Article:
April Border Crossings Set Another Record
The number of asylum seekers crossing the southwestern U.S. border with Mexico broke a new record last month.
The new numbers coincided with a slew of border officials appearing before a Senate Judiciary subcommittee. Border Patrol chief Carla Provost warned agents are overwhelmed.
"Our apprehension numbers are off the charts compared to recent years," she said.
460,000 people were apprehended by the end of April. In fact, Border Patrol agents apprehended nearly twice as many people last month than in December when the government shutdown began over President Donald Trump’s fight with Congress for border wall funding.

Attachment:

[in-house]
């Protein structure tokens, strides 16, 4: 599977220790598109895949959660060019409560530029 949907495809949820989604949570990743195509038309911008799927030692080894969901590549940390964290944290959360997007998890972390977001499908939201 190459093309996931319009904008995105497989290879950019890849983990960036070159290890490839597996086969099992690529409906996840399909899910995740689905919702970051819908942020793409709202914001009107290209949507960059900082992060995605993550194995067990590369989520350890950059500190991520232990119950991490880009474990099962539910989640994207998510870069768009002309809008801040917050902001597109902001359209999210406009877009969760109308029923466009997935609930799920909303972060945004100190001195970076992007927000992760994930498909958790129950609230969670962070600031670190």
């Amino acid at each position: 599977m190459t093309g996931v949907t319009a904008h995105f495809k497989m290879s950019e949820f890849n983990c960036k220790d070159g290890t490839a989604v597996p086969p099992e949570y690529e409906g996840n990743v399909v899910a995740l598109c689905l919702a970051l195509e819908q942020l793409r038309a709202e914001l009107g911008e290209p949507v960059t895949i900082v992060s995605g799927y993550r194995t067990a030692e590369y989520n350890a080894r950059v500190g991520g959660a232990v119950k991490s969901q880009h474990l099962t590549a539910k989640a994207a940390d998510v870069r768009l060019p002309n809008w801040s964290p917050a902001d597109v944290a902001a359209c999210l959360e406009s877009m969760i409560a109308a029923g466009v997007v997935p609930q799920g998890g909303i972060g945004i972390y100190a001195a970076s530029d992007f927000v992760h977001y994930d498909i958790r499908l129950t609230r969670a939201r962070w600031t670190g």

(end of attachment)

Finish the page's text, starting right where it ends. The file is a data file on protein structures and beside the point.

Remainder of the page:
The migrants are mostly asylum seekers and, now, mostly families.
"For the first time in Border Patrol history, nearly half of the adults we apprehended in April brought children," Provost said.
Provost said large tent cities like those the agency built recently in Texas will now be built in the Yuma Sector.
The American Civil Liberties Union, which has a host of immigration and border related lawsuits underway against the Trump Administration, argued that the apprehension numbers the agency released don't show the full picture. For example, they don't show how many people were "metered" or prevented from coming up to a port of entry to ask for asylum. The data also doesn't show how many people are simply forced to remain in Mexico to wait out their asylum hearings under a new policy.